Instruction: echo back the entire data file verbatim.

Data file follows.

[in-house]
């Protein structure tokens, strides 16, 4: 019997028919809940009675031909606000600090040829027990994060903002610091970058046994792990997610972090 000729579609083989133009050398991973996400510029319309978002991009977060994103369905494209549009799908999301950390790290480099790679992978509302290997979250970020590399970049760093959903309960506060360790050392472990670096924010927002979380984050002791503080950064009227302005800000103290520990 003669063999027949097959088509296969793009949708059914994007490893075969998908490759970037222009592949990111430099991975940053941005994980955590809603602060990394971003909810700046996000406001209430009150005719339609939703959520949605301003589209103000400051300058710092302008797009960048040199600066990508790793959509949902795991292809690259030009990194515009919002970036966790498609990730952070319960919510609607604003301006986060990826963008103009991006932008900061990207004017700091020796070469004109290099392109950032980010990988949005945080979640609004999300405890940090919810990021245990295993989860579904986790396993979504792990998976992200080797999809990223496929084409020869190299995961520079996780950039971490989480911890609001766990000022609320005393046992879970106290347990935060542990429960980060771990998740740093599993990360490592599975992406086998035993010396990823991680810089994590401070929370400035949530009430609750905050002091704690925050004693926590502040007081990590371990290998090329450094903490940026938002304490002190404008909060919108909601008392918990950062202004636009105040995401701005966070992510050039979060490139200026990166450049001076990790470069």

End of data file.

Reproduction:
[in-house]
């Protein structure tokens, strides 16, 4: 019997028919809940009675031909606000600090040829027990994060903002610091970058046994792990997610972090 000729579609083989133009050398991973996400510029319309978002991009977060994103369905494209549009799908999301950390790290480099790679992978509302290997979250970020590399970049760093959903309960506060360790050392472990670096924010927002979380984050002791503080950064009227302005800000103290520990 003669063999027949097959088509296969793009949708059914994007490893075969998908490759970037222009592949990111430099991975940053941005994980955590809603602060990394971003909810700046996000406001209430009150005719339609939703959520949605301003589209103000400051300058710092302008797009960048040199600066990508790793959509949902795991292809690259030009990194515009919002970036966790498609990730952070319960919510609607604003301006986060990826963008103009991006932008900061990207004017700091020796070469004109290099392109950032980010990988949005945080979640609004999300405890940090919810990021245990295993989860579904986790396993979504792990998976992200080797999809990223496929084409020869190299995961520079996780950039971490989480911890609001766990000022609320005393046992879970106290347990935060542990429960980060771990998740740093599993990360490592599975992406086998035993010396990823991680810089994590401070929370400035949530009430609750905050002091704690925050004693926590502040007081990590371990290998090329450094903490940026938002304490002190404008909060919108909601008392918990950062202004636009105040995401701005966070992510050039979060490139200026990166450049001076990790470069």